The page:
Eyewitnesses of the Risen Christ. In 1 Corinthians 15, when Paul is defending the authenticity of Christ’s bodily resurrection, he lists a number of eyewitnesses who could attest to the reality of what had happened. He does not mention them all, but gives those witnesses who would be most effective at settling doubts. I will attempt to walk through the various appearances of Christ after His resurrection in the “forty days” between the resurrection and ascension of Christ:
- Mary Magdalene. Chronologically, the Lord appeared to Mary Magdalene first, and gave her a special message to give to the disciples (Mark 16:9-11; John 20:17). Other women came to the sepulchre as well, but Mary is singled out as the first to see the resurrected Jesus.
- The women. Then, as all the women were running to tell the disciples, the Lord appeared again to all of them, saying “All hail” (Matt. 28:8-9).
- Simon Peter. The disciples did not believe the testimony of Mary and the others, and so Peter went a second time to the tomb. After this, the Lord had a personal meeting with Peter (Luke 24:34), which corresponds to the first appearance listed in 1 Cor. 15:5a; an appearance to Cephas, or Peter. This is probably the private meeting where the Lord appeared to Peter, a wandering sheep who had denied the Lord just days earlier.
- The two on the road to Emmaus. The next appearance was to Cleopas and his companion (Luke 24:13-35; Mark 16:12-13). When their eyes were opened, they hurried back to Jerusalem to tell the disciples.
- The Disciples (#1). After the two disciples from the road to Emmaus had finished telling their story to “the eleven”, the Lord appeared to the whole group “at evening, being the first day of the week, when the doors were shut where the disciples were assembled for fear of the Jews”. See 1 Cor. 15:5b, and note on “the twelve”. Jesus spoke words of comfort (John 20:19), and also words of rebuke (Mark 16:14). At the very first appearance to the group, we read that Thomas “was not with them when Jesus came” (John 20:24).
- The Disciples (#2). Eight days later, the Lord appeared again to the twelve, at which time Thomas was present (John 20:26). The Lord showed Thomas His wounds, and Thomas believed.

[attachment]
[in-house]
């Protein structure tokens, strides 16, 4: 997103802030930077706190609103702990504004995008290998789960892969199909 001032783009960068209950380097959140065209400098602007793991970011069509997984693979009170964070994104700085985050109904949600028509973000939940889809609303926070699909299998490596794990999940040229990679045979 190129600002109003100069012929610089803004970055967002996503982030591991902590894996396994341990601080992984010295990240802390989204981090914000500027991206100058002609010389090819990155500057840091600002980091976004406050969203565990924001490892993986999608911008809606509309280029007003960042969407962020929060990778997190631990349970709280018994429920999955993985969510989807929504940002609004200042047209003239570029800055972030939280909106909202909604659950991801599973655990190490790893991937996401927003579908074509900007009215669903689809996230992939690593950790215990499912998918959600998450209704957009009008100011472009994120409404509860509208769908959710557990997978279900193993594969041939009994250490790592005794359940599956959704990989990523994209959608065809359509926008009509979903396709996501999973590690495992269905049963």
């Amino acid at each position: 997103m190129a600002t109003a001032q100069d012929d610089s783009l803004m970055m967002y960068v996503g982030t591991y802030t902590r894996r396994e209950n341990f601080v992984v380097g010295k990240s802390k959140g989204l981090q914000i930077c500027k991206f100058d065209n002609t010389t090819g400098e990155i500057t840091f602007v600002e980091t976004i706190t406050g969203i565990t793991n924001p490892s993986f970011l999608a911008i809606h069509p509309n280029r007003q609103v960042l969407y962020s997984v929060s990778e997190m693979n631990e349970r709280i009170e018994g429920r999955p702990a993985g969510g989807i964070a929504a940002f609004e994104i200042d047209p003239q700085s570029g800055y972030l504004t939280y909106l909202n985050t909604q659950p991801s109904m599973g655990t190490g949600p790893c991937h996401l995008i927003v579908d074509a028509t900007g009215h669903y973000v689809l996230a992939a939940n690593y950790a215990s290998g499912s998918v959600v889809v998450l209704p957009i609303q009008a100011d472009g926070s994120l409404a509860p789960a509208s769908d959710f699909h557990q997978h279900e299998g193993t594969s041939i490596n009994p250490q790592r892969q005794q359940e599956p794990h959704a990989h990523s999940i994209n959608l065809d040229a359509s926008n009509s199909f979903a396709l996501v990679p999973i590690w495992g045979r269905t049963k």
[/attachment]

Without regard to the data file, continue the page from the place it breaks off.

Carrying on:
- The Great Crowd. The next appearance was to a large company of believers at once; “above five hundred brethren at once” (1 Cor. 15:6). Probably, this took place in Galilee (Matt. 28:10; 16-17). Paul says that the majority of them were still alive at the time of writing, although some had died. It was as if to say; “you can go out and ask them about what they saw”.
- The Disciples (#3). During this time in Galilee, the Lord “shewed himself again to the disciples at the sea of Tiberias” (John 21:1). It was at this time that the disciples experienced a great haul of fishes.
- James the Just. The next appearance is to James, the Lord’s brother (1 Cor. 15:7). He is often referred to as “James the Just”, perhaps on account of his close observance of the law. Initially, along with the other siblings – Joses, and Simon, and Judas (Matt. 13:55), James didn’t believe on the Lord Jesus (John 7:5). He must have been converted around the time of the cross, for we read that the Lord had a personal interview with James before His ascension.
- The Disciples (#4). The final appearance on earth was to “the apostles” on mount Olivet, near Bethany (1 Cor. 15:7; Luke 24:50; Acts. 1:2, Acts. 1:5-7). After this, the Lord was parted from them and taken up into heaven.
- The Apostle Paul. The final appearance of the resurrected Christ was very unique (1 Cor. 15:8-12). Paul saw not a risen Christ on earth, but a risen Christ in heaven! He gives more details on this in 2 Cor. 12, where he describes an experience, “whether in the body, or out of the body”, he could not tell. He was caught up “into paradise”, and there heard “unspeakable words”, which were not lawful for a man to utter (2 Cor. 12:3-4). By comparing that account with Gal. 1-2, it would indicate that the event took place very soon after Paul’s conversion, if not at the very moment when he was stricken down on the road to Damascus (Acts 9).